A Call to Action by Faith Gunderson

“Then the King will say to those on his right, ‘Come, you who are blessed by my Father; take your inheritance, the kingdom prepared for you since the creation of the world. For I was hungry and you gave me something to eat, I was thirsty and you gave me something to drink, "I was a stranger and you invited me in, I needed clothes and you clothed me, I was sick and you looked after me, I was in prison and you came to visit me.’

“Then the righteous will answer him, ‘Lord, when did we see you hungry and feed you, or thirsty and give you something to drink? When did we see you a stranger and invite you in, or needing clothes and clothe you? When did we see you sick or in prison and go to visit you?’

“The King will reply, ‘I tell you the truth, whatever you did for one of the least of these brothers of mine, you did for me.” (Matthew 25:34-40)

Back in 2017, Hurricane Harvey made landfall over southeast Texas, and completely devastated the area. Harvey was the costliest hurricane to hit the United States since Hurricane Katrina back in 2005, inflicting an estimated $125 billion in damages. The flooding that occurred in the area was catastrophic. Two years later, Houston, and the surrounding areas, are still trying to put the pieces back together. There are thousands of people who are still waiting for the relief money they were promised. There are thousands who are still living in homes that were severely damaged by the hurricane. There are thousands who are still displaced and don’t know if they will ever be able to move back into their homes again.

Because of the devastation that Hurricane Harvey caused, there are still numerous relief organizations that are actively working in the area, trying to get people back in their homes. One such organization is IOCC (International Orthodox Christian Charities). Since its beginning back in 1992, IOCC has provided more than $692 million in aid for people all over the world, with it’s U.S. focus being primarily on disaster relief (hurricanes, tornadoes, flooding, etc.). Deploying teams of volunteers, and with the help of Orthodox churches from all over the United States, IOCC has been working endlessly to help hundreds of people affected by disaster. There are many different ways that volunteers can be involved with IOCC. Teams of volunteers are often called in after a disaster hits to help begin the clean-up process, and then later on down the road, they may go to help with the rebuild process.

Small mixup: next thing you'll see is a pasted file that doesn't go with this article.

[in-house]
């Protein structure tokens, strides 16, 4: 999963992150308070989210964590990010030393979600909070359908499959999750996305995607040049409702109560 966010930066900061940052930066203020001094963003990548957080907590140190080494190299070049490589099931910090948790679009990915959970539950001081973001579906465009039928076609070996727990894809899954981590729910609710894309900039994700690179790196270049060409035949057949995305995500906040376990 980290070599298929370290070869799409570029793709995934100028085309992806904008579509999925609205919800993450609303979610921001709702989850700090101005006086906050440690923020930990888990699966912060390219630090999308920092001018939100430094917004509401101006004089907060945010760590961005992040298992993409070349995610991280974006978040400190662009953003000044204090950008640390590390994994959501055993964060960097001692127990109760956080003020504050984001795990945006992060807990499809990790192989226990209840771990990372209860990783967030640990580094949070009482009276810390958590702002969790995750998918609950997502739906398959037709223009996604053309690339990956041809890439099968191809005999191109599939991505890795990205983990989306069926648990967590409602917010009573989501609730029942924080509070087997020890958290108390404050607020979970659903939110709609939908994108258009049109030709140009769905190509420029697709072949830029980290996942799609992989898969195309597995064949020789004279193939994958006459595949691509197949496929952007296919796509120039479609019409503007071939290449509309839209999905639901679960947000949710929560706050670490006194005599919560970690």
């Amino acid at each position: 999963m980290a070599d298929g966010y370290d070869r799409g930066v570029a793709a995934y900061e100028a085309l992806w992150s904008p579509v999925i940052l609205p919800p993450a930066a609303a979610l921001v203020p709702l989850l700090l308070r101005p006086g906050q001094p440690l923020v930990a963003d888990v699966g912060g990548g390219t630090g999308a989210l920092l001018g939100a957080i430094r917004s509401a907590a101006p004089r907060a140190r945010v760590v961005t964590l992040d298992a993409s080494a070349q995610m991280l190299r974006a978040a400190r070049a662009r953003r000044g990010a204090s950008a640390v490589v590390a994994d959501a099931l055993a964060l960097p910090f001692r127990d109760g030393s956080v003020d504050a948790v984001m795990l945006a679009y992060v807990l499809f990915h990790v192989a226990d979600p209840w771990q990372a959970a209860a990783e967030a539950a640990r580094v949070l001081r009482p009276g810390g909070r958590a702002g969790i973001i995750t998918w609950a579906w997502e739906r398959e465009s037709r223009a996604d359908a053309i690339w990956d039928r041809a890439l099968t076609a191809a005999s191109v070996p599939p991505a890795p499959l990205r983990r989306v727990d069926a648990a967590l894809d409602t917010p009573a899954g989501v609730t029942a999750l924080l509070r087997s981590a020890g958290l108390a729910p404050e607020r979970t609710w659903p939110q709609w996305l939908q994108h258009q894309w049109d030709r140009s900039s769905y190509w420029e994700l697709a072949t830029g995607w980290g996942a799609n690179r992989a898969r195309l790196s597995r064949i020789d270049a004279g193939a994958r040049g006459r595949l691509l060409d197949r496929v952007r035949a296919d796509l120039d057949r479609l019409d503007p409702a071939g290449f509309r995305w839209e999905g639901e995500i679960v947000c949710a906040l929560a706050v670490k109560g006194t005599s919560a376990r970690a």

This past May, I had the opportunity to partner with IOCC and attend their training to become an Emergency Response Team Leader. This training helped prepare myself, and about 30 others, to lead IOCC’s disaster response teams when the need arises. This was an overwhelmingly positive experience. I left ready to take action, and ready to go serve as soon as possible. Late in August, I was finally able to join a team of volunteers on a rebuild in Houston. Myself, one of IOCC’s Team Leaders, and three other volunteers joined another organization called, Team Rubicon, to start the clean-up and rebuild process on a house just outside of Houston. The home belonged to an elderly lady. Hurricane Harvey had, fortunately, not flooded her home, but it had done extensive damage to the roof. Basically, despite receiving aid from FEMA, and having contractors come out and “put on a new roof,” it had been raining inside of her house for the past two years, causing parts of the roof to completely collapse in, mold to grow up the walls, and completely ruining the flooring and many of her belongings. All of this while she was still living in the house.        

Team Rubicon (a veteran service organization that uses disaster response to help reintegrate veterans to civilian life) has been working to reach a goal of rebuilding 100 homes in the Houston area. They are the ones who found this woman, and they will see the house through to completion. We spent the first couple of days working to get all of her belongings out of the house and sorted through. There was much that was able to be saved, but unfortunately, there was also a lot that had to be thrown away because of water and mold damage. Once everything was out and sorted through, we began the demolition process. Everything had to be stripped. Drywall, flooring, cabinets, everything had to be taken out and the house stripped down to the studs and concrete foundation. Team Rubicon has continued on with the rebuild process on this house. In a couple months, this woman will be able to come home to a new home, that will also now be better fortified to hold up against future hurricanes. Even though I won’t be there to be one of the people to welcome her into her new home, when we met on the first day of the rebuild, the gratitude that she showed us for the work we were doing forever changed my heart.

In this day and age, it is so easy to get caught up in the message of hate that is being spread over our communities, our nation, and our world. All we hear about is the bad and the ugly. It’s everywhere. It has instilled a sense of fear in many of us, and because of it we miss, or overlook, a lot of the good that is still going on. We miss out on the good that we can be doing, the love we can be spreading.